“I’ll be back tomorrow to check on you. The paperwork has been filled out except for the baby’s name.” In a rare display of affection, Jane leaned over and kissed Hope’s cheek. “You and Stephen put your heads together and come up with something gut.” Then she bustled from the room.
But Hope had no chance to wallow in self-pity. Just as she finished feeding her infant, her best friend, Rosa Hostetler, marched into the room with a broad smile stretched across her face. “I heard from Jane Beachy on her way home you might have someone new to show off.”
“Goodness, word travels fast.” Hope pulled back the coverlet to reveal a pink face. “Meet the youngest Bowman dochder.” She lifted the baby for inspection.
“May I hold her? Oh, she’s just perfect. I’ll bet she’ll be a cheerful boppli too.” She took the infant in her arms and strolled around the room explaining doors, windows, and vases of flowers as though the newborn were ready for language instruction.
“Let that boppli sleep. You can start the lessons next week.” Throughout Rosa’s fussing, the littlest Bowman slumbered peacefully.
“What do you suppose you’ll call her?”
Hope’s smile faded. “I’d selected David or Joseph—names of strength and fortitude. I was so sure this one would be a boy.” Unbidden, tears streamed down her face.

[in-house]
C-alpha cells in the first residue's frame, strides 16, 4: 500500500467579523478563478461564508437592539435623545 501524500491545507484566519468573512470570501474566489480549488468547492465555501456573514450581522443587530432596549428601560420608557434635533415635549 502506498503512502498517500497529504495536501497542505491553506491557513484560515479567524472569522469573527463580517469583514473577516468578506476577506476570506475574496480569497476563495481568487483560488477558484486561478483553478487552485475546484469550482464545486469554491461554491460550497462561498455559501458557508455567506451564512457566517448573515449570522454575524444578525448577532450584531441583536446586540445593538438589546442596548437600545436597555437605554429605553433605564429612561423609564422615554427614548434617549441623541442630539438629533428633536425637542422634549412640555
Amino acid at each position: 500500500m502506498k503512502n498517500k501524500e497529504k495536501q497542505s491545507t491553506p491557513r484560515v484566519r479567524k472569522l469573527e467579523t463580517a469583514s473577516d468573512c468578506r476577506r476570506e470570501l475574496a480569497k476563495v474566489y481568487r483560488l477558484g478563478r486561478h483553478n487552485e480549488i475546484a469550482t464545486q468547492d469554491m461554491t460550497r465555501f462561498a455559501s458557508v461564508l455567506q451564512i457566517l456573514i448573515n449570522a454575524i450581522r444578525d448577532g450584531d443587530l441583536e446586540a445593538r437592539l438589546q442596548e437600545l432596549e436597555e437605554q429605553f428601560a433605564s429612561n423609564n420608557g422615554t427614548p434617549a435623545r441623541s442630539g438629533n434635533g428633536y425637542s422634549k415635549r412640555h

“Ach, the next one will be.” Rosa kissed the infant before settling her into the crook of Hope’s arm.
As Hope tucked the blanket beneath the tiny chin, her tears fell unchecked. “You don’t understand,” she whispered. “There’ll be no boys for me—not after what I have done.” The words strangled in her throat. “God is punishing me just as He punishes all who disobey Him.”
Rosa perched on the edge of the bed. “I doubt He would punish a sixteen-year-old girl. You had no choice.” She slipped an arm around her friend’s shoulder.
Hope shook her head violently. “We always have a choice. I could have refused. I could have run away. Now, because of my shame, I’ll never give Stephen a son.”
“Hush,” Rosa demanded. “Stop those tears. You don’t know what God has planned. No more worrying. You must have faith.”
Faith. Hope looked into Rosa’s eyes. The woman had lost so much. She had been married for five years without the blessing of a child. And then, two years ago her husband, Uriah, had died and left her alone. Alone and struggling, both financially and emotionally. And yet here she was talking to her best friend about faith. About trusting God, no matter what the circumstances. If Rosa could have faith, Hope certainly could.
She nodded and swallowed hard. “You’re right. There’s no place for wallowing in self-pity. You’ve given me the perfect name for our new little one—Faith.” She brushed a kiss across the downy head. “And faith is what I shall have."
Always His Provision